The average wealth of those on the NBR Rich List is more than 500 times greater than the household wealth of the average New Zealander.

The NBR's annual Rich List was released today showing 208 Kiwis have amassed $80 billion in wealth.

The median wealth on the list was $150 million, 519 times more than the median household wealth of New Zealanders of $289,000 in the year to June 30, 2015 - the latest Statistics New Zealand data available.

Oliver Hartwich, executive director of think-tank the New Zealand Initiative, said New Zealand was pretty much in line with other countries when it came to the difference between rich and poor.

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But what was more important was the ability for low and middle income earners to move upwards in their wealth and housing was posing a real challenge to that.

He said while income inequality hadn't changed much in the last 20 years what had changed was wealth inequality and a large driver was property.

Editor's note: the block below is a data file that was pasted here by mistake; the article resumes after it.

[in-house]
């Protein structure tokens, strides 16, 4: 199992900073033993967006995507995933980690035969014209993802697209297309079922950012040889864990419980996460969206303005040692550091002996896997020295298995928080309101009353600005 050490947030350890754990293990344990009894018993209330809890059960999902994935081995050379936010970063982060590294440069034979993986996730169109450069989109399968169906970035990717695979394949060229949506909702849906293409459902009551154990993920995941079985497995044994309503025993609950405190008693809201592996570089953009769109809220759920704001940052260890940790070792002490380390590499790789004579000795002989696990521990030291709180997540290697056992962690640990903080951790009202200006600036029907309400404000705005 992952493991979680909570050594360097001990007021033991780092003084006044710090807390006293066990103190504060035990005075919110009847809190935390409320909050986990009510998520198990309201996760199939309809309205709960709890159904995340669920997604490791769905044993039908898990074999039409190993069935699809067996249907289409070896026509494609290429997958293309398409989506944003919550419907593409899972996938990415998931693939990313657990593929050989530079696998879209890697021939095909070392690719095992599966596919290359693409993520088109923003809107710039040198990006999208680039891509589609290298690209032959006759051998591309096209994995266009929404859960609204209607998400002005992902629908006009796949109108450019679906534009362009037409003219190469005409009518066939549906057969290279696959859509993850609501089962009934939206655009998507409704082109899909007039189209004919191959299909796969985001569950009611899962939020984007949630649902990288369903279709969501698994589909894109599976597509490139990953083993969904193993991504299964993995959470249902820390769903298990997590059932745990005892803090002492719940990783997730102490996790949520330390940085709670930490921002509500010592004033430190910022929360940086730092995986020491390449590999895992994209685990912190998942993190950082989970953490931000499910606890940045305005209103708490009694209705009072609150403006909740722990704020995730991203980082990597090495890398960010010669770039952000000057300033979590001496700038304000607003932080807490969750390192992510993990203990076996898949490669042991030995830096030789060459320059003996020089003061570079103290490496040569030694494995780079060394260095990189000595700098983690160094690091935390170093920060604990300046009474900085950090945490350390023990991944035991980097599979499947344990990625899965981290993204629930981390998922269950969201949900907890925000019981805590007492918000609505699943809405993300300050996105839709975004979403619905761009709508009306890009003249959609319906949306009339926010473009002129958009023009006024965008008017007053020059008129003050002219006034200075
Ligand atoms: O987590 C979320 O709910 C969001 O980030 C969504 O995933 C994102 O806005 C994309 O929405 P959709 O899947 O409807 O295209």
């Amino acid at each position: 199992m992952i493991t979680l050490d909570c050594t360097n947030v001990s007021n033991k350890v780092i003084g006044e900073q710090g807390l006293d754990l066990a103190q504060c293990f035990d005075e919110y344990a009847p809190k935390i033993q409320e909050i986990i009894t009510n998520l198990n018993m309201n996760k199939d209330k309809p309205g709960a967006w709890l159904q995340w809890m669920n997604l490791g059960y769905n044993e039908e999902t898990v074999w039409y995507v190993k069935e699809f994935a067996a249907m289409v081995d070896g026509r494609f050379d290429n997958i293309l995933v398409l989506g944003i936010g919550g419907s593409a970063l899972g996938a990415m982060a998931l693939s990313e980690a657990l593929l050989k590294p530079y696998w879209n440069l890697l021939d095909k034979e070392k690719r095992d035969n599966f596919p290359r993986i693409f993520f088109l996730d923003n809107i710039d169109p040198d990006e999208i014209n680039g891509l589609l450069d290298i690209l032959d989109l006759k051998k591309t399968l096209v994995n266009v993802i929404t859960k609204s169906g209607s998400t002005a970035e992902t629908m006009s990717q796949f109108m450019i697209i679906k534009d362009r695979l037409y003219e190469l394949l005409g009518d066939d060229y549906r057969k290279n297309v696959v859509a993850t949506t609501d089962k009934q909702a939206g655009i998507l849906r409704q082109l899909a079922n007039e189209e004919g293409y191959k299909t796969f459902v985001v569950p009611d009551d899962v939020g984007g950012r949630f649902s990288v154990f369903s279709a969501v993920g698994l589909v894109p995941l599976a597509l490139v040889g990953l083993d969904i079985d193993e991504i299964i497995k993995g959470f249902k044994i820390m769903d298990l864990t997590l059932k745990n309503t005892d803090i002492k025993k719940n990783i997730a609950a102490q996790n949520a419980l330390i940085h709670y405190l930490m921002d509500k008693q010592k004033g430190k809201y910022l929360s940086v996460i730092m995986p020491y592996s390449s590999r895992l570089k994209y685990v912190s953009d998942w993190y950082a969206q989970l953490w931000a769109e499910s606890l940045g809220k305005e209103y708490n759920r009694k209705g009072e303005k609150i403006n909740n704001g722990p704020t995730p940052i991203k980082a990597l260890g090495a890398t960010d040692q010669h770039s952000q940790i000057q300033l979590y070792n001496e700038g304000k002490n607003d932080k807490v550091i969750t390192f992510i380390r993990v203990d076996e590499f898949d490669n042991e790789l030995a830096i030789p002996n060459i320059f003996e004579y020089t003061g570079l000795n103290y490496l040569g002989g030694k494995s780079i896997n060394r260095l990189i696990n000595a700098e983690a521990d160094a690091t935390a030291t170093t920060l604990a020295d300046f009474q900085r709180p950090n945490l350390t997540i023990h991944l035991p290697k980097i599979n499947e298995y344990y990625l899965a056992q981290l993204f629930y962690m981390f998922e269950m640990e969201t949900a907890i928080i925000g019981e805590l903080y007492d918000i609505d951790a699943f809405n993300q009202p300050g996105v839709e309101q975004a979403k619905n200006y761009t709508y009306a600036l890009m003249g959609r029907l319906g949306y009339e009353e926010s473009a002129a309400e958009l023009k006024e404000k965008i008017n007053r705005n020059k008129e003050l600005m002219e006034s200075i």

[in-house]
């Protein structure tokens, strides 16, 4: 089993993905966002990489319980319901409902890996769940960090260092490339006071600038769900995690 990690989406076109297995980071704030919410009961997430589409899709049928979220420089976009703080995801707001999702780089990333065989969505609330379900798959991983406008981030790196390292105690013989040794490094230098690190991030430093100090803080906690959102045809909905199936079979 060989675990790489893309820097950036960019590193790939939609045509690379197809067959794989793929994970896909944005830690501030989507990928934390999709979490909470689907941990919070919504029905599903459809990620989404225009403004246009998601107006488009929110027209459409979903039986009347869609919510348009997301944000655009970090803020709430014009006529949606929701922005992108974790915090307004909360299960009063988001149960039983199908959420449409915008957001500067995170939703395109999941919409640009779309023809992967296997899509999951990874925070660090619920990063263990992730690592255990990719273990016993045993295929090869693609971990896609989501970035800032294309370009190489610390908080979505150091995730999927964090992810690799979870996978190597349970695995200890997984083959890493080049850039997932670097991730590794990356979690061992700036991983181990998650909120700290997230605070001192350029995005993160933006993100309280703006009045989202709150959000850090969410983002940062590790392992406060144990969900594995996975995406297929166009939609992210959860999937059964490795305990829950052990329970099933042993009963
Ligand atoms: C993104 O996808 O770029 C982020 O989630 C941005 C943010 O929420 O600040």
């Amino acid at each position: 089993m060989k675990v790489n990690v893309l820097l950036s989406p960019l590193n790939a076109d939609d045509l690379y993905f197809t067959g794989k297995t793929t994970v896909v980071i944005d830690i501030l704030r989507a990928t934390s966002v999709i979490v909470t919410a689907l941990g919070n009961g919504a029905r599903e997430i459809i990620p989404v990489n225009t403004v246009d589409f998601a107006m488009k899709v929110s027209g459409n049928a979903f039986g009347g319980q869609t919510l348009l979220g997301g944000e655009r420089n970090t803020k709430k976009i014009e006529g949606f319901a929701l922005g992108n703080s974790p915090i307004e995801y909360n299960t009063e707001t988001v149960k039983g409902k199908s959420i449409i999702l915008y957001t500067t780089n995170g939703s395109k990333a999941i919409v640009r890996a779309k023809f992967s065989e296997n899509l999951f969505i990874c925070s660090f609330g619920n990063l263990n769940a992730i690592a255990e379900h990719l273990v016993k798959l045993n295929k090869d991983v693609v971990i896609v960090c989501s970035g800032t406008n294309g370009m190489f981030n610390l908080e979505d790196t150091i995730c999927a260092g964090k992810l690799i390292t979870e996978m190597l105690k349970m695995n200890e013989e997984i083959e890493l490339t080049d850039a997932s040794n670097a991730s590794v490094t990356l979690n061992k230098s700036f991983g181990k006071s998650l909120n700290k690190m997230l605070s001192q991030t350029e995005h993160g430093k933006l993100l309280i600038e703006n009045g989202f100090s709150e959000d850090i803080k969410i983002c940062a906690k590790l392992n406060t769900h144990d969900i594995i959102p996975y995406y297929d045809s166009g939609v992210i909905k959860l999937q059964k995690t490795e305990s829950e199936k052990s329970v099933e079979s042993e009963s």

Hartwich said people had a perception that inequality was growing and that was not so much about rich people getting richer but the perception that average people were facing higher living costs and that housing was unaffordable.

"We are not going to fix the problem by making people on the rich list poorer - only by making housing more affordable."

Rachael Le Mesurier, chief executive of Oxfam New Zealand, welcomed the rich-list as it helped to open up the debate about wealth inequality.

"Oxfam thinks it is great that we are able to access this information...being able to look at this extreme wealth opens up the debate."

She said Oxfam had been raising concerns about the size of the gap between the rich and poor and the significant impacts it had, particularly at the lower end for some time.

Le Mesurier said in New Zealand the impact of that gap could be seen in a rise in homelessness, lack of decent housing and poorer outcomes for healthcare in certain parts of society, particularly Maori and Pacific Island communities.

But she said there was no silver bullet to fix it.

She pointed to the housing situation in Auckland and that there was no wealth tax to correct the balance for those able to sell a property and make money from it.

Le Mesurier said New Zealand's rich-listers had benefited from the ability to have a free education, access to healthcare and clean water and she expected them to be paying their fair share of taxes in New Zealand.

She said wealth inequality was becoming more of a concern to New Zealand voters and as a result politicians were also talking about it more than ever before.